Saturday, August 1, 2009

Passion Interupted

Passion, how I would love to be lost in my passions! But for now that longing is more of a dream. The nagging demands of everyday life keep interrupting. (As I'm trying to write this I've had to stop to take over cooking the pancakes someone else started.) Honestly, rarely do I feel truly passionate, all consumed, on fire. My introverted nature tends towards self reflection, not passionate expression. And maybe my passions are quiet because I live in a house filled with passion. With four kids, the oldest approaching puberty, and an adoring, adventurous husband, passions are always running high. As mom, I'm easily distracted by the need to tend their passions. The urgency of their passions often outweighs the importance of mine.

For my quilt, I used a fiery background of pinks, oranges and yellows contrasted with the cool purples, blues and greens of interruption. The background is pieced with various commercial fabrics and then overlayed with hand dyed organza, symbolizing how my passions are somewhat veiled at this time. I quilted it with metallic swirls for all the ideas and passions swirling around within me. I then added wire springs for the bits of passion that find their way out. The cross pieces are paint rag fabric in my favorite purples and greens. They are quilted with variegated thread for the various, changing passions of others and outlined with a heavy beaded line for the strength of their demands.

Despite my occasional frustration, I know there is a light at the end of the tunnel and my time of interupted passion is only for a season. For now, I will embrace my family and role as mom with passion and sneak in time for myself when I can.

10 comments:

Kristin L said...

How ironic that passion gets us into being parents, and then being parents prevents us from being passionate! I hear your frustration. But, I also see what beauty you create when you do manage to feed your passion for creativity. Keep up the good work -- both in parenting and as an artist.

Gerrie said...

I can sort of relate to your theme. It has been a long time since my passion was thwarted by children at home. However, I value so much that you, Kristin and Deborah (and my daughter) have chosen to be stay at home Moms where you can still find time for your art. All of you are fortunate to have that luxury of being there for every one. It is a double edged sword, but, believe me, the time passes so quickly. Enjoy the uninterrupted passion, when it comes. I like how you have interpreted this with color and fabrics. We both have the grid going on!!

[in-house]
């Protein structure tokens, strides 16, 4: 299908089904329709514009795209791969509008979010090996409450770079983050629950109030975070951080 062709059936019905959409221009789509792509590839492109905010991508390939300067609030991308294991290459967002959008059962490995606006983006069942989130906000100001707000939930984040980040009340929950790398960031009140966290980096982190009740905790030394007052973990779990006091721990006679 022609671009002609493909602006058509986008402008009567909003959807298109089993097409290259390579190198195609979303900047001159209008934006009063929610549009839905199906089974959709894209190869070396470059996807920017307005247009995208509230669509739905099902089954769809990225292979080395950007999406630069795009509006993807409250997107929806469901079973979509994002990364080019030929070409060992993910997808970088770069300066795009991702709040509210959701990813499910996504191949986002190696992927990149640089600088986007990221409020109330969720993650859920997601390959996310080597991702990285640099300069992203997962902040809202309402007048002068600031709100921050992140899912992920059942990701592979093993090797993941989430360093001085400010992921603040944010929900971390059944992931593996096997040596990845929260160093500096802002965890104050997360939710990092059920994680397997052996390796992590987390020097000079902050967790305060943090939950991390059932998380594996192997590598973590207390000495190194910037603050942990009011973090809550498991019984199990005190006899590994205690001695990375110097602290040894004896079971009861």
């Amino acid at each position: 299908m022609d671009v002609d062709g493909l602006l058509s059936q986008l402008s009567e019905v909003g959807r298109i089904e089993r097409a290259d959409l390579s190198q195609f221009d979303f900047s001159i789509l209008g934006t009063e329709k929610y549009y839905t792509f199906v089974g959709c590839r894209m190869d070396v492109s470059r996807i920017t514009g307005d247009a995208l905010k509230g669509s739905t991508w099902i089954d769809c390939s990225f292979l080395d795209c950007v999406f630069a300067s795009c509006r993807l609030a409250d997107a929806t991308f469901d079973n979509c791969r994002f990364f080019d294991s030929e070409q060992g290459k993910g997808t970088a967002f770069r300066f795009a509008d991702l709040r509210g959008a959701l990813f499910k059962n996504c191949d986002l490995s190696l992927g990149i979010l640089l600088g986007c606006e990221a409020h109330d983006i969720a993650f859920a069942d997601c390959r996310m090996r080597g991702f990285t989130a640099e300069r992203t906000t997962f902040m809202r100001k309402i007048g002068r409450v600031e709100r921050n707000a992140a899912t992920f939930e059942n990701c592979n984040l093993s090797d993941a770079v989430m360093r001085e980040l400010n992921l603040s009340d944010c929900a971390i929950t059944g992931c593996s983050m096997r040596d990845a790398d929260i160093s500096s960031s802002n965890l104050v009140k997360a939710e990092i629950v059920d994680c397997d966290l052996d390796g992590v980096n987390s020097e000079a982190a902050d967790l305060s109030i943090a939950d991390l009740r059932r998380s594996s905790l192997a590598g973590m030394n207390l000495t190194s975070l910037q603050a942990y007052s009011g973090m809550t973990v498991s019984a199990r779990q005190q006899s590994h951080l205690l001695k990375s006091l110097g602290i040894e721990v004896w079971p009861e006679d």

Helen Conway said...

But isn't your passion actually your fanily at the moment? You work alwasy seems to have a strightforward clarity to me - I imagine a quality derived from the need to get on and do something good quickly and not faff about sticking all sorts into it and making it too complicated. I wonder if your art will change when your parental role does?

Terry said...

Lovely sentiments here. You seem to have made the "interruptions" quite joyful and beautiful, without sadness or regret. I am happy you are seeing it as an interruption and not something stolen away from you. It is a beautiful piece and I, too, see a lot of passion in it.

Terri Stegmiller said...

This is so wonderful. I enjoyed your descriptive interpretation of your quilt and I especially enjoy the springy wires and it's symbolism. I can tell you that before you know it, you'll be wondering how fast those four interruptions have grown up.

kirsty said...

Oh, I can SO relate to your sentiments, Nikki!! Now that my youngest is 17, it's come to an end, but I can sure remember the frustration of constant interruption.I once told a student who was looking very closely at my machine quilting that every place where a stitch had "jumped" was a moment when one of the children had called "MUM!!"
You have made a beautiful image that tells it's story well. I like that the interruptions are cool, calm and serene - just because something interrupts doesn't mean it's loud or harsh or abrasive. This is a great representation of mother/lover, mother/artist, mother/woman...

Brenda said...

Your beading somehow softens or gives a benign edge to the tension between passion and constant interruptions.

Diane said...

Oh, Nikki! I can SO relate to your feelings -- in fact, I was feeling much the same way, and then feeling dispirited when I concluded I couldn't describe myself as passionate most of the time -- more like exhausted! So you took a complex set of feelings and not only articulated them beautifully but illustrated them in fabric with a perfect graphic design. I love it. The colors, and strip piecing, the beadwork -- all beautiful. And even if you are feeling fragmented and distracted and a slave to your family's passions, you are making beautiful art. I really do love this.

Karen said...

I agree with Kirsty, you really said what you were thinking with this quilt. The interruptions are straightforward, yet don't seem to be to intolerable. The colors you used are really effective.

Françoise said...

This is beautiful Nikki. I too can relate very much to what you're saying with this quilt. And, like Gerrie said, the kids will be grown up before you know it.